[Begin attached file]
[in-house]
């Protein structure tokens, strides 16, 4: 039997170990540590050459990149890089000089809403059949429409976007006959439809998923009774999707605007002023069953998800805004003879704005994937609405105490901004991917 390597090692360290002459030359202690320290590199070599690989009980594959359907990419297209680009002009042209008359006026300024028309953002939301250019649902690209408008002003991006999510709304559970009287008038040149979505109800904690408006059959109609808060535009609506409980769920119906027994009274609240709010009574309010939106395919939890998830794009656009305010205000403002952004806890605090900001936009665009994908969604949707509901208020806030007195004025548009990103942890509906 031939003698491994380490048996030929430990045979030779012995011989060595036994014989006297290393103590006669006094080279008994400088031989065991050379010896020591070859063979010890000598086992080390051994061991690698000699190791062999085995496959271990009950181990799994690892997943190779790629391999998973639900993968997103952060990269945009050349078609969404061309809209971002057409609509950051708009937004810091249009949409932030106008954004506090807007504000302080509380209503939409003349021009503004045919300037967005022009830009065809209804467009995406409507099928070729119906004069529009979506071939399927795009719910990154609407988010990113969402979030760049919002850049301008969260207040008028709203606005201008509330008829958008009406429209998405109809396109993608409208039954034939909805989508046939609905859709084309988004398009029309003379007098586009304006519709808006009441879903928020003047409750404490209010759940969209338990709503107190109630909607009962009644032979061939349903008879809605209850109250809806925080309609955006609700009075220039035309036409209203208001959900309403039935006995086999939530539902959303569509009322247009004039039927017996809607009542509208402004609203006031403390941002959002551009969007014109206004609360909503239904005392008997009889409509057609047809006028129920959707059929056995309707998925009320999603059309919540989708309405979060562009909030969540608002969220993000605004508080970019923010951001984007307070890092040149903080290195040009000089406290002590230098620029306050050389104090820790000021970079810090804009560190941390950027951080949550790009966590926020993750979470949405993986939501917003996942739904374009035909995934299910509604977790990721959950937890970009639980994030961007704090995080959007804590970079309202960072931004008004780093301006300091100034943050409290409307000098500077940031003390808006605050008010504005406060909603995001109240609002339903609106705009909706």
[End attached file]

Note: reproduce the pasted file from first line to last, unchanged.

[in-house]
């Protein structure tokens, strides 16, 4: 039997170990540590050459990149890089000089809403059949429409976007006959439809998923009774999707605007002023069953998800805004003879704005994937609405105490901004991917 390597090692360290002459030359202690320290590199070599690989009980594959359907990419297209680009002009042209008359006026300024028309953002939301250019649902690209408008002003991006999510709304559970009287008038040149979505109800904690408006059959109609808060535009609506409980769920119906027994009274609240709010009574309010939106395919939890998830794009656009305010205000403002952004806890605090900001936009665009994908969604949707509901208020806030007195004025548009990103942890509906 031939003698491994380490048996030929430990045979030779012995011989060595036994014989006297290393103590006669006094080279008994400088031989065991050379010896020591070859063979010890000598086992080390051994061991690698000699190791062999085995496959271990009950181990799994690892997943190779790629391999998973639900993968997103952060990269945009050349078609969404061309809209971002057409609509950051708009937004810091249009949409932030106008954004506090807007504000302080509380209503939409003349021009503004045919300037967005022009830009065809209804467009995406409507099928070729119906004069529009979506071939399927795009719910990154609407988010990113969402979030760049919002850049301008969260207040008028709203606005201008509330008829958008009406429209998405109809396109993608409208039954034939909805989508046939609905859709084309988004398009029309003379007098586009304006519709808006009441879903928020003047409750404490209010759940969209338990709503107190109630909607009962009644032979061939349903008879809605209850109250809806925080309609955006609700009075220039035309036409209203208001959900309403039935006995086999939530539902959303569509009322247009004039039927017996809607009542509208402004609203006031403390941002959002551009969007014109206004609360909503239904005392008997009889409509057609047809006028129920959707059929056995309707998925009320999603059309919540989708309405979060562009909030969540608002969220993000605004508080970019923010951001984007307070890092040149903080290195040009000089406290002590230098620029306050050389104090820790000021970079810090804009560190941390950027951080949550790009966590926020993750979470949405993986939501917003996942739904374009035909995934299910509604977790990721959950937890970009639980994030961007704090995080959007804590970079309202960072931004008004780093301006300091100034943050409290409307000098500077940031003390808006605050008010504005406060909603995001109240609002339903609106705009909706």